. "5 The Trend Toward Strengthened Intellectual Property Rights: A Potential Threat to Public-Good Uses of Scientific Data." Bits of Power: Issues in Global Access to Scientific Data. Washington, DC: The National Academies Press, 1997.
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service help-line"). But see Jane C. Ginsburg (1994), "Surveying the Borders of Copyright," J. Copyright Soc'y, 41:322:325-26 (arguing for legal restraints on such contractual conditions).
See, e.g., Goldstein, Celestial Jukebox, note 21, at p. 230 ("Exemptions and compulsory licenses for research and educational uses recognize the transcendent claim these uses have on a copyright system whose founding premise is that a culture can be built only if toilers in the vineyard are free to draw on the works of their predecessors"); Marci A. Hamilton (1996), "The TRIPS Agreement: Imperialistic, Outdated and Overprotective," Vand. J. Transnat'l L., 27:613, 623-33 (advocating construction of "free-use zone ... in the online era"); Samuelson, Technological Protection, note 37. For the view that developing countries should formulate their own doctrines of misuse to govern information providers' contracts, see J.H. Reichman (1997), "From Free Riders to Fair Followers: Global Competition Under the TRIPS Agreement," NYU J. Int'l L. Pol. (forthcoming).
See, e.g., Hamilton, note 59, at pp. 628-29.
See, e.g., Goldstein, Celestial Jukebox, note 21, at p. 230 (stressing need for exemptions and compulsory licenses favoring "research and educational uses" as transcendent claim rooted in cumulative progress of knowledge).
As mentioned above, the copyright laws of most developed countries exclude functionally determined databases and do not protect disparate data even when a given compilation as a whole happens to satisfy the eligibility requirements of those laws. This principle was incorporated into Article 10 of the TRIPS Agreement of 1994, which requires copyright protection when "the selection or arrangement of... contents constitute intellectual creations," but stipulates that such protection "shall not extend to the data or material itself."
See Paris Convention for the Protection of Industrial Property, March 20, 1883, as last revised at Stockholm, July 14, 1967, 21 U.S.T. 1583, T.I.A.S. No. 6923, 828 U.N.T.S. 305 (hereinafter Paris Convention); Berne Convention for the Protection of Literary and Artistic Works, Sept. 9, 1886, as last revised at Paris, July 24, 1971, S. Treaty doc. 99-27, 99 Cong. 2d Sess. (1986), 828 U.N.T.S. 221 (hereinafter Berne Convention). For the official line of demarcation between "writings" and "products" that underlies these Conventions, and its gradual disintegration under pressure from a proliferating set of hybrid (i.e., sui generis) regimes that deviate from the patent and copyright models, see, e.g., Reichman, "Collapse of the Patent-Copyright Dichotomy," note 8, at pp. 480-512; see also Reichman, "Legal Hybrids," note 27, at pp. 24482519.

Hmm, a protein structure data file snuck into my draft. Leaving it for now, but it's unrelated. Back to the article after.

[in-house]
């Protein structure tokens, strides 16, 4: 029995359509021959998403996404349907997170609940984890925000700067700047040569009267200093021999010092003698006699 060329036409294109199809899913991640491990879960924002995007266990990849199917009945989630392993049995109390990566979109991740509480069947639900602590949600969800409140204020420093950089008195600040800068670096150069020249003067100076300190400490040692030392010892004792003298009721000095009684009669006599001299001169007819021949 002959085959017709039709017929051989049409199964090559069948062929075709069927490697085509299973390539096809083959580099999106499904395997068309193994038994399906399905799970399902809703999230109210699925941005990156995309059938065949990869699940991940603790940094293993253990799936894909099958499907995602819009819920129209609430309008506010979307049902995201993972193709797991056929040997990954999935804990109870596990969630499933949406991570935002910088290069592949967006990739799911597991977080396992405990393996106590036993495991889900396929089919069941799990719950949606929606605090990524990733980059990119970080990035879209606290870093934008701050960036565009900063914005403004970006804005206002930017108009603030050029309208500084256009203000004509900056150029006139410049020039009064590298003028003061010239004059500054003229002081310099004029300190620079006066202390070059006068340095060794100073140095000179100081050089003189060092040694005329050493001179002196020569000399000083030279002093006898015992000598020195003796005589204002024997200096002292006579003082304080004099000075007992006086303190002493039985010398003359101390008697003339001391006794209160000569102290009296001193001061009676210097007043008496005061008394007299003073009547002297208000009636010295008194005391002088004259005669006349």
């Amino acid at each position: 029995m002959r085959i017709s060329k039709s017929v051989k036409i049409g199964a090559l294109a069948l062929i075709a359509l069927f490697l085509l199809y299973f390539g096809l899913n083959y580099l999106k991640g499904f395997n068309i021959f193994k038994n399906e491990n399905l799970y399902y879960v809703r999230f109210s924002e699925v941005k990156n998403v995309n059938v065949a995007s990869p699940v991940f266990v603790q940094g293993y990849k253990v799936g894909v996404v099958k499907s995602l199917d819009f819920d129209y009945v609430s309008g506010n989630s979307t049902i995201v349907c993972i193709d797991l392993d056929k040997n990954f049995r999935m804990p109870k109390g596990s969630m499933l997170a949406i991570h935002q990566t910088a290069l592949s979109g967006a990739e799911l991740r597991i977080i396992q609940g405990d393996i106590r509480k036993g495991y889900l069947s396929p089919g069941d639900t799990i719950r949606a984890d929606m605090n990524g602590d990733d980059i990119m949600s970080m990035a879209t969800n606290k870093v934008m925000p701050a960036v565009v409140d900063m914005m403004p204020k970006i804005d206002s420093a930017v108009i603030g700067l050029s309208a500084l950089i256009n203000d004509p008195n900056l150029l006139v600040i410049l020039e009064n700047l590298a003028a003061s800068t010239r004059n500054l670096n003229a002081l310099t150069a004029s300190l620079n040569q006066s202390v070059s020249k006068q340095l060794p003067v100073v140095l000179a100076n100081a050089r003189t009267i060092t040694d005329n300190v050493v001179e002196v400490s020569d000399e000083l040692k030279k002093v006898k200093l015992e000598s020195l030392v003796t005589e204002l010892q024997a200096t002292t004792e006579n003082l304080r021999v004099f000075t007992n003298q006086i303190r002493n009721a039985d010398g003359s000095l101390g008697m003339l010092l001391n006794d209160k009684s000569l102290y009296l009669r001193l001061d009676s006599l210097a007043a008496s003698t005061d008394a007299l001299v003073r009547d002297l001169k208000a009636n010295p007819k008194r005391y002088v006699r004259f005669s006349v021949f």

While the Commission claims that a key motive is the need to harmonize European Union law, critics debunk this claim because Article 10 of the TRIPS Agreement partly performed this function, and also because the E.C.'s database regime, as finally adopted, actually discourages harmonization on the crucial issue of fair use. See, e.g., Charles R. McManis (1996) "Taking TRIPS on the Information Superhighway: International Intellectual Property Protection and Emerging Computer Technology," Villanova L. Rev., pp. 207-288. The predominant objective, among those stated, is to increase the share of European database producers (including governments) in the world market. See, e.g., E.C. Directive on Databases, note 52, Recital 11.
See, e.g., Commission of the European Communities (1991), 1991 Report on the Impact Program: Main Events and Developments in the Electronic Information Services Market, COM (93) 156 final; Commission of the European Communities (1990), Working Program of the Commission in the Field of Copyright and Neighboring Rights, COM (90) 584 final; Rosier, note 28, at pp. 105, 107, 110-13. The IMPACT program specifically addressed the goal of improving the position of the European Union's member countries in the emerging global market for information goods. Among the strategies it endorsed were proposals to strengthen intellectual property rights, to protect new technologies, and to stimulate both international trade and European economic development.
See, e.g., Rosier, note 28, at pp. 109-10, 133-39. The Commission stressed the vulnerability of database publishers to market failure, but devoted little or no published attention to the